“She’s the closest thing to a superhero I know,” women’s rights activist Gloria Steinem says at the start of the film “R.B.G.”. Despite her tiny stature, Supreme Court Justice Ruth Bader Ginsberg has become a larger-than-life-figure in recent years. She has been given a hip-hop moniker—the Notorious R.B.G.—that is featured on everything from coffee mugs to tee-shirts. She has become a recurring character on Saturday Night Live. She is a genuine icon.https://4cc14dbadba3f29f99de6f0d934c5f3f.safeframe.googlesyndication.com/safeframe/1-0-37/html/container.html?n=0
However, if you study her life closely, there is no mystery or magic to her rise to the top of the legal profession. She got where she is today through quiet persistence and an unwavering commitment to making a difference in the world.
I can think of no better way to end Women’s History Month than to reflect on some key takeaways from the life of an inspired and inspiring individual who was the second woman to be named to the United States Supreme Court.https://4cc14dbadba3f29f99de6f0d934c5f3f.safeframe.googlesyndication.com/safeframe/1-0-37/html/container.html?n=0
1. Be strategic
Make no mistake about it, Ginsberg had an ambitious agenda to take on sexism and discrimination in the law and society at large. Her years in law school opened her eyes to what she was up against. The dean of the Harvard Law School invited all of the first-year women to a “lady’s dinner” and asked each one of them what they were doing taking a seat that could be occupied by a man.https://4cc14dbadba3f29f99de6f0d934c5f3f.safeframe.googlesyndication.com/safeframe/1-0-37/html/container.html?n=0
Later, as one of the first lawyers chosen to participate in the ACLU’s Women’s Rights Project, she was extremely picky about which cases she decided to take. She looked for strategic cases that would translate into a meaningful, lasting change in the law.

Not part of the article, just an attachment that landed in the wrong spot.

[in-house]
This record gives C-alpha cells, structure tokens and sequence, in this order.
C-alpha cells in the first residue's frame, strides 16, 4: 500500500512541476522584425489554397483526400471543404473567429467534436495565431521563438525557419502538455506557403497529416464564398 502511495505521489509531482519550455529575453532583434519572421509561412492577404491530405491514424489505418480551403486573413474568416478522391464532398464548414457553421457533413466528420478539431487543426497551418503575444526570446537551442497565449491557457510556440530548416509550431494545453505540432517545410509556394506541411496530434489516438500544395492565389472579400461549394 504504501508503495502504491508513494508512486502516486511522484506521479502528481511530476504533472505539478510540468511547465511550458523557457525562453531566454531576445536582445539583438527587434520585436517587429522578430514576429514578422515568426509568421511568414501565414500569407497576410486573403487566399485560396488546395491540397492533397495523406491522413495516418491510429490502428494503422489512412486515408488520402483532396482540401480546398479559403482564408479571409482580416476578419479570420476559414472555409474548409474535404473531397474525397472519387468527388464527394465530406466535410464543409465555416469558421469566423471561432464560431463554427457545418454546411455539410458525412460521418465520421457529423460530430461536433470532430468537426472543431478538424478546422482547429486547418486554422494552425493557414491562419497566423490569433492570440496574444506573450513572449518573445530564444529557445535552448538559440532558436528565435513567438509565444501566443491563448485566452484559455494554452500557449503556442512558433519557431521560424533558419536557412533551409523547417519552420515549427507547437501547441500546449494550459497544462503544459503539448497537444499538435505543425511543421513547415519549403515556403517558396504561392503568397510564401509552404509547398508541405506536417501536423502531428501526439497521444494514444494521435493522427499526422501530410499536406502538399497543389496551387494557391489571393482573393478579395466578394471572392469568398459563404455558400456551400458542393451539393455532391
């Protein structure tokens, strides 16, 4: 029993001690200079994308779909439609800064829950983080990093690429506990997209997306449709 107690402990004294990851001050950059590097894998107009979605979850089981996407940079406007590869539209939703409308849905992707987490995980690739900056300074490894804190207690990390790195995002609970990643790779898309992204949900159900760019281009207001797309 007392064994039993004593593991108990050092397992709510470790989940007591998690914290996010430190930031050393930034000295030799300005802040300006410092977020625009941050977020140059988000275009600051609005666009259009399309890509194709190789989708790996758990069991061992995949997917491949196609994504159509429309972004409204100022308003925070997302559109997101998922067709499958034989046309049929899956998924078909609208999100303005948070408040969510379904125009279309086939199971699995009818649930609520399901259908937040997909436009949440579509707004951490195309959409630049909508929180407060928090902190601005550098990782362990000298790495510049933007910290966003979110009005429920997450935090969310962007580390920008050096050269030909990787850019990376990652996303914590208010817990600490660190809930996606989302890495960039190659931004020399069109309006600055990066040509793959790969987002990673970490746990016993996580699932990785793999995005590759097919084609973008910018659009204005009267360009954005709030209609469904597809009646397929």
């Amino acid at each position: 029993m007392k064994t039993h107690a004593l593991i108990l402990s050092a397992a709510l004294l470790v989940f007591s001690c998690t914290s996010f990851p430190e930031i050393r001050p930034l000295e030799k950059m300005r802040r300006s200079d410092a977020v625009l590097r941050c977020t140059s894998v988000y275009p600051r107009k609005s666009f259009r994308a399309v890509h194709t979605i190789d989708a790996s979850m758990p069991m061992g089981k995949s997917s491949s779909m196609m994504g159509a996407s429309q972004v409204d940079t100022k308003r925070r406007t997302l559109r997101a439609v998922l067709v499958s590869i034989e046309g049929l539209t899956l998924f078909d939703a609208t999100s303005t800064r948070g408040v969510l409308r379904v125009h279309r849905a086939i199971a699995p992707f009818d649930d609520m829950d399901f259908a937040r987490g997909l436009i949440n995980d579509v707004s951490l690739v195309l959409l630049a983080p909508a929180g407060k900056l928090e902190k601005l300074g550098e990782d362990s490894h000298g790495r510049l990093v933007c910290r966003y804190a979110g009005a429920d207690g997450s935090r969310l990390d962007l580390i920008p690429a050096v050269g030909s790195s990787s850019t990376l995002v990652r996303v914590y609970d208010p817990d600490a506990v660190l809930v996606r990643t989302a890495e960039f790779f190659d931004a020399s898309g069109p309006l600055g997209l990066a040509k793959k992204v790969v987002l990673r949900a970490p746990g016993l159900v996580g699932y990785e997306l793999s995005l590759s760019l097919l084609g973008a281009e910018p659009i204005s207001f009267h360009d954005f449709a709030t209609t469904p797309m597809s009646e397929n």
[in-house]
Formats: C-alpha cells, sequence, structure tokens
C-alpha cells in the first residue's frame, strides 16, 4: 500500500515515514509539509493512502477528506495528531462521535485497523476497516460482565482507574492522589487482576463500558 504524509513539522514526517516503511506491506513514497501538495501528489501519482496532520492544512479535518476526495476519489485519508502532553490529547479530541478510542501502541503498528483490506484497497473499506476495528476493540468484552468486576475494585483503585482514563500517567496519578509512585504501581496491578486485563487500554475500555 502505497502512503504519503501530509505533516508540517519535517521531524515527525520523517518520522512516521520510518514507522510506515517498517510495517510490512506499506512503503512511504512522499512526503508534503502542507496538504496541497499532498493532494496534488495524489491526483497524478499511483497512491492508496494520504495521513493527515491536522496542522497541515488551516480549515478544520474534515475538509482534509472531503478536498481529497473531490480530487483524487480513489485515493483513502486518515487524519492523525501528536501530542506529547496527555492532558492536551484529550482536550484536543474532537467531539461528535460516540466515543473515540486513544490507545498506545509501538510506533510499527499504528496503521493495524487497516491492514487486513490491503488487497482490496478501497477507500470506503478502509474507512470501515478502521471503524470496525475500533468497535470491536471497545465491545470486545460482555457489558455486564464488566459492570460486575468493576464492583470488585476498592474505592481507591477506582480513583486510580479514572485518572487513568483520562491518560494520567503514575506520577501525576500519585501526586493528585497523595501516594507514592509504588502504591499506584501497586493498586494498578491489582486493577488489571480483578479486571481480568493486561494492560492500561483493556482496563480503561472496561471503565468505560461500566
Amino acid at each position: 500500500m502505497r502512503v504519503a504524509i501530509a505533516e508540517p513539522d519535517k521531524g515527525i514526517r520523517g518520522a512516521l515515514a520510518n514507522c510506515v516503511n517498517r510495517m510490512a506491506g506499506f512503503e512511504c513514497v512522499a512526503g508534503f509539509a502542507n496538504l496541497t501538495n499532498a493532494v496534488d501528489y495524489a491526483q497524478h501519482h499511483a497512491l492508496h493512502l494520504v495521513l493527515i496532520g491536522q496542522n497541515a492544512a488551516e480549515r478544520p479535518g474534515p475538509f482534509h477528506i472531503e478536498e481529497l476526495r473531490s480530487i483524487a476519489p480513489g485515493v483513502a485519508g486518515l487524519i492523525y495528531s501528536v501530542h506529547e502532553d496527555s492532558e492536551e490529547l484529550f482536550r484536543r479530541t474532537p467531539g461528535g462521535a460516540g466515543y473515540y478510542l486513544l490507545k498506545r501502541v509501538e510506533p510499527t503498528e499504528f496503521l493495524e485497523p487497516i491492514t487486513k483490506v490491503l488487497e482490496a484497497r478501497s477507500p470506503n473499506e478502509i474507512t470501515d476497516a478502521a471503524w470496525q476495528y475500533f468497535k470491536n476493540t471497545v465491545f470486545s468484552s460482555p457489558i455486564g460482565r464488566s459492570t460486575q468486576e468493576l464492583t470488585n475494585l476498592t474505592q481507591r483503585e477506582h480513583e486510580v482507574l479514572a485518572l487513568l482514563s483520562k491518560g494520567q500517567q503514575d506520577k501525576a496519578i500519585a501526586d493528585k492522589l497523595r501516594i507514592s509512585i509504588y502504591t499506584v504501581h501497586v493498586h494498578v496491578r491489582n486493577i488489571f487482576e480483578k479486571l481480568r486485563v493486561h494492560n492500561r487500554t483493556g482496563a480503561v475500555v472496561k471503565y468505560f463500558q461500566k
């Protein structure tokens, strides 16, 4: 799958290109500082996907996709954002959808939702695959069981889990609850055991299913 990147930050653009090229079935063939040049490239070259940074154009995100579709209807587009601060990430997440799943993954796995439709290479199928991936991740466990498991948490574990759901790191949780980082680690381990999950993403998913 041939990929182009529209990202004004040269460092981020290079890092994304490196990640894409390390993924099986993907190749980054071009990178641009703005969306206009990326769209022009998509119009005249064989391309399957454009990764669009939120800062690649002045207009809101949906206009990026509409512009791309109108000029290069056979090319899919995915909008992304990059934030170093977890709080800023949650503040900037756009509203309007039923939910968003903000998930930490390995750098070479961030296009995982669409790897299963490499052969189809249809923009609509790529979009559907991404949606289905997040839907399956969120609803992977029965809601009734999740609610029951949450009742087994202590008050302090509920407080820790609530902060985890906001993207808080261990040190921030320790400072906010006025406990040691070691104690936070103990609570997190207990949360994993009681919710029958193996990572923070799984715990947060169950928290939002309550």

Similarly, business leaders should be picky and strategic when recruiting an executive team, working with collaborative partners, or acquiring companies. We can relate this to the Pareto Principle, which holds that we get 80% of our results from 20% of our efforts. Every choice we make involves a commitment of energy. We want that energy to yield optimal results.
As my former boss and mentor Steve Jobs put it: “People think focus means saying yes to the thing you’ve got to focus on. But that’s not what it means at all. It means saying no to the hundred other good ideas that there are. You have to pick carefully.”
Focus is about being selective and strategic. It is also about filtering out distraction and creating an environment where we can commit fully to the task before us. Ginsberg has been a master of this art, sometimes under difficult circumstances.
While she was a third-year law student and already caring for a two-year-old daughter, Ginsberg’s husband fell ill with cancer. She recalls working wholeheartedly on her studies during long days at school, and then coming home and turning her full attention to her daughter and husband. Once her daughter was in bed, she worked late into the night not only on her studies, but also taking the time to type up class notes for her husband, also a law student.
In today’s collaborative and digitally-driven business environment, we must navigate a steady stream of communications and meetings as well as other demands on our attention. It can take enormous discipline to carve out distraction-free blocks of time.